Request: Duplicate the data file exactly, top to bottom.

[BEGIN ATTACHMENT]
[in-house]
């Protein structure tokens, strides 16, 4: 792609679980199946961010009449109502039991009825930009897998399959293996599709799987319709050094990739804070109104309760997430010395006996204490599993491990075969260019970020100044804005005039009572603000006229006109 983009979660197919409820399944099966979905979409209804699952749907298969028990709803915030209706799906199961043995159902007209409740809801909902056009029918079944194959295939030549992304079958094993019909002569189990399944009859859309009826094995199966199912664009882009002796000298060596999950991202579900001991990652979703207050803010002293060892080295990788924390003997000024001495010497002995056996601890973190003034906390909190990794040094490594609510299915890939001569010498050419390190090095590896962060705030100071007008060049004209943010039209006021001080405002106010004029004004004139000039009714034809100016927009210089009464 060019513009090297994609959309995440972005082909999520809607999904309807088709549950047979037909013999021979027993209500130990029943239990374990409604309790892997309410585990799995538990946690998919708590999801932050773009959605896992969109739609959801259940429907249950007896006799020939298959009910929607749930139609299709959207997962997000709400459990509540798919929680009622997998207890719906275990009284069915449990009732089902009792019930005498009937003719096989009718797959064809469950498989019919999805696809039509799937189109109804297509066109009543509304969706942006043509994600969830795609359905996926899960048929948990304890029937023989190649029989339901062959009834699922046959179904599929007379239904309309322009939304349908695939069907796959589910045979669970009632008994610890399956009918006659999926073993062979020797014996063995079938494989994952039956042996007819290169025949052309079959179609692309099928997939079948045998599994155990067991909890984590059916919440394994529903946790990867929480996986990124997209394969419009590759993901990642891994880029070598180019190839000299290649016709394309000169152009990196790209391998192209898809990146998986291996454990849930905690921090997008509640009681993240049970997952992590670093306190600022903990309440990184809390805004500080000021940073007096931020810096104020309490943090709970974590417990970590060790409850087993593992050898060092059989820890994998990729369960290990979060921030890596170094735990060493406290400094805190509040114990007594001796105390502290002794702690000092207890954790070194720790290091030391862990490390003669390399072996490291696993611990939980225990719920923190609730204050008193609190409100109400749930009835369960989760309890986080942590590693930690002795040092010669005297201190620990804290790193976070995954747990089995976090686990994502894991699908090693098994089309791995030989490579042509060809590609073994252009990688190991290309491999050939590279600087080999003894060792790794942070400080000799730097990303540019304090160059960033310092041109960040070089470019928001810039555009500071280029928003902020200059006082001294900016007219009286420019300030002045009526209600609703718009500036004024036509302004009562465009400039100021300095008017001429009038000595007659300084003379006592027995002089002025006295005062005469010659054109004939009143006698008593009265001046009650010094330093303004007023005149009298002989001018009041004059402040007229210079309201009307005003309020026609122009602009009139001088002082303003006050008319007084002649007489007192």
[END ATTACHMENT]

[in-house]
């Protein structure tokens, strides 16, 4: 792609679980199946961010009449109502039991009825930009897998399959293996599709799987319709050094990739804070109104309760997430010395006996204490599993491990075969260019970020100044804005005039009572603000006229006109 983009979660197919409820399944099966979905979409209804699952749907298969028990709803915030209706799906199961043995159902007209409740809801909902056009029918079944194959295939030549992304079958094993019909002569189990399944009859859309009826094995199966199912664009882009002796000298060596999950991202579900001991990652979703207050803010002293060892080295990788924390003997000024001495010497002995056996601890973190003034906390909190990794040094490594609510299915890939001569010498050419390190090095590896962060705030100071007008060049004209943010039209006021001080405002106010004029004004004139000039009714034809100016927009210089009464 060019513009090297994609959309995440972005082909999520809607999904309807088709549950047979037909013999021979027993209500130990029943239990374990409604309790892997309410585990799995538990946690998919708590999801932050773009959605896992969109739609959801259940429907249950007896006799020939298959009910929607749930139609299709959207997962997000709400459990509540798919929680009622997998207890719906275990009284069915449990009732089902009792019930005498009937003719096989009718797959064809469950498989019919999805696809039509799937189109109804297509066109009543509304969706942006043509994600969830795609359905996926899960048929948990304890029937023989190649029989339901062959009834699922046959179904599929007379239904309309322009939304349908695939069907796959589910045979669970009632008994610890399956009918006659999926073993062979020797014996063995079938494989994952039956042996007819290169025949052309079959179609692309099928997939079948045998599994155990067991909890984590059916919440394994529903946790990867929480996986990124997209394969419009590759993901990642891994880029070598180019190839000299290649016709394309000169152009990196790209391998192209898809990146998986291996454990849930905690921090997008509640009681993240049970997952992590670093306190600022903990309440990184809390805004500080000021940073007096931020810096104020309490943090709970974590417990970590060790409850087993593992050898060092059989820890994998990729369960290990979060921030890596170094735990060493406290400094805190509040114990007594001796105390502290002794702690000092207890954790070194720790290091030391862990490390003669390399072996490291696993611990939980225990719920923190609730204050008193609190409100109400749930009835369960989760309890986080942590590693930690002795040092010669005297201190620990804290790193976070995954747990089995976090686990994502894991699908090693098994089309791995030989490579042509060809590609073994252009990688190991290309491999050939590279600087080999003894060792790794942070400080000799730097990303540019304090160059960033310092041109960040070089470019928001810039555009500071280029928003902020200059006082001294900016007219009286420019300030002045009526209600609703718009500036004024036509302004009562465009400039100021300095008017001429009038000595007659300084003379006592027995002089002025006295005062005469010659054109004939009143006698008593009265001046009650010094330093303004007023005149009298002989001018009041004059402040007229210079309201009307005003309020026609122009602009009139001088002082303003006050008319007084002649007489007192």